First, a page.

Saturday, 31 December 2011

And then the witch doctor he gave me this advice

The moment you first decide that you want to be a parent [if planned] - or the moment you first find out you're pregnant [if unplanned] - is the moment when you no longer associate doctors with feeling sickly.

Whereas prior to parenthood, you'd only visit a doctor if something is wrong with you, you now end up making your doctor's clinic a second home.  Some might even end up with their doctor's and/or midwife's personal telephone number saved on speed dial!

When I discovered I was pregnant, I had a very short period of time to find me a doctor since I was only a few days away from going abroad for about a month.  I tried to get an appointment with a few different doctors recommended by family and/or friends, but at the end, I managed to get an appointment sorted with a doctor who happened  to be a family friend - and highly recommended by quite a few people.

The more time went by, the more apparent it started to become that soon I will no longer be the patient.  The focus will be shifting on Creature the moment s/he is born.  This could only mean one thing - it was time to start looking for a Paediatrician - a good one - preferably one whose office is close to where I live.

Where to begin, though?

First off, I had to start asking around.  

Well, you can ask your obstetrician or midwife for recommendations. Hospitals, insurance companies, and medical schools also provide referrals to doctors.  Friends, family, neighbours, co-workers - they're all good points of reference.  If there are any pharmacies in your area, you can ask them too - especially since quite a lot of pharmacies tend to have a clinic attached to them.

Not having had to deal with this sort of situation beforehand, I had no idea what to look out for when trying to choose a paediatrician.  I came across various hints & tips online.  The following questions can do the trick if the paediatrician happens to be recommended by someone else:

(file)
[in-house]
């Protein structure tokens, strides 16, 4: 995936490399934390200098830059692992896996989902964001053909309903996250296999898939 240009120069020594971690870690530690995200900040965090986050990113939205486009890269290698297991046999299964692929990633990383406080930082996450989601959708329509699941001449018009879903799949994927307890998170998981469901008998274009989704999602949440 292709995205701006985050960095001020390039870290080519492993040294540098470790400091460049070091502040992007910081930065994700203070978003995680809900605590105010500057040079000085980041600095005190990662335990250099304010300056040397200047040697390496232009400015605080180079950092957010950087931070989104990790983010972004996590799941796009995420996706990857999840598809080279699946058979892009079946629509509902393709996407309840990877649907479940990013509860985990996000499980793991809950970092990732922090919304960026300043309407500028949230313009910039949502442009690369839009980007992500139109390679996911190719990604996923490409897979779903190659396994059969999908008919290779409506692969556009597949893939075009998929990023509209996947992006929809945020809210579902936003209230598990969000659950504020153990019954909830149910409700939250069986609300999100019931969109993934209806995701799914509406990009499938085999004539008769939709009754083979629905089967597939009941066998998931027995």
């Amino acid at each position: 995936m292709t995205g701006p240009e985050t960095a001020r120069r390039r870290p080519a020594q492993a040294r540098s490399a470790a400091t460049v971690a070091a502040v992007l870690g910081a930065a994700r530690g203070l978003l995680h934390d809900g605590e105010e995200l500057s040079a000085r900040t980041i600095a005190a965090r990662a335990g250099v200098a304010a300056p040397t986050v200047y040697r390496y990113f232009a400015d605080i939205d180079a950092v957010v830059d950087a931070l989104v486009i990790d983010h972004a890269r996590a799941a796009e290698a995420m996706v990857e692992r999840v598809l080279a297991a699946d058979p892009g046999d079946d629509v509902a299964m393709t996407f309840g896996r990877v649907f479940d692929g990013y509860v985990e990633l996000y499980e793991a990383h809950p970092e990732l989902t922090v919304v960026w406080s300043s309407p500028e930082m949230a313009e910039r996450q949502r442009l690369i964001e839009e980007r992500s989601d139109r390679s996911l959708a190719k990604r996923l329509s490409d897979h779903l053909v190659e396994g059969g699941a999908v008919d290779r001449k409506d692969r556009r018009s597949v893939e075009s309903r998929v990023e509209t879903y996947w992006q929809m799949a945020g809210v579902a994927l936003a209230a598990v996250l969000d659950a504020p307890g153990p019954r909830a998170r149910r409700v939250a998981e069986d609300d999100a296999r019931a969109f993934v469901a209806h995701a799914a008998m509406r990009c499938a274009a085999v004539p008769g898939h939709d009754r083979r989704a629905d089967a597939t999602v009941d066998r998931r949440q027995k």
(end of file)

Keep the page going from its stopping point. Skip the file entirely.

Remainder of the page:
• How does your child respond to the doctor?
  • Does the doctor seem to enjoy working with children?
  • Does the doctor seem to know about the latest medical advances?
  • Does the doctor welcome questions?
  • Does the doctor take time to discuss problems and listen to your concerns?
  • If it's a group practise, do you know and like the other doctors?
  • Is the office staff patient and helpful?
  • How long do you usually have to wait?
  • Is the waiting room pleasant and kid-friendly?
  • Is parking plentiful and convenient?
  • Is there anything you don't like or wish was different about your child's doctor or her practise?

On the other hand, if you go for a more direct approach, you can try and arrange a meeting with the paediatrician that you'd have found.  In which case, you may wish to prepare a few questions to ask in advance.  Here are some hints & tips on what to ask:

  • Which clinics is the doctor affiliated with?
  • Do the doctor's hours suit your schedule? You might prefer one who works certain days of the week or who offers evening or Saturday-morning hours.
  • Does your doctor do house-calls?
  • How does the office handle telephone enquiries? Does it set aside specific times for parents to call in with questions or is there an open advice line during office hours? And if staff members handle the enquiries, do they dispense their own advice or relay the doctor's?
  • Does the doctor accept and answer questions by email?
  • How long does it take to get a non-emergency appointment with the doctor?
  • If there is more than one paediatrician at the clinic, how are appointments handled for children who are sick? Is there good chance your child will get to see his own doctor?
  • Are there separate well-baby and sick-baby waiting rooms?
  • Is the staff warm and helpful?
  • How do you reach the doctor if your child gets sick after hours? When your doctor is not on call, who covers?
  • Does the doctor have a subspecialty or an area of interest?
  • Do you and the doctor have similar views on topics such as circumcision, breastfeeding, immunisations, alternative medicine, and parenting issues such as attachment parenting, co-sleeping, single parenthood, and daycare? If not, is the doctor open to — and supportive of — other opinions and approaches?
  • Pay attention to such intangibles as the doctor's style. Do you want a doctor who offers choices and lets you decide which one works best for you — or would you be more comfortable with one who gives a lot of direction?
  • Take note of the overall atmosphere of the office. Is it clean, warm, and inviting?
  • If you drive, was parking a problem? If you don't, how easy is it to get to the doc's?
If you choose a doctor, but eventually you end up being unhappy with the service you receive, don't hesitate to discuss it with him/her, and if need be, switch to another doctor.

If you want to read further, you can clicky here for 7 signs of a good doctor, and here for 7 signs of a bad doctor.

To make your life easier, once you have actually selected a doctor you'd like to meet in person, go over this check list before you head off for your first appointment.  Following the first meeting with your child's doctor, you can then refer to this check list that will help you understand better what to expect, and help you find the right questions to ask, and things to look out for, throughout the following appointments over the next three years.

At the end of the day, the most important thing of them all is this - follow your gut instinct.  If you feel something is wrong, but the doctor says everything is ok

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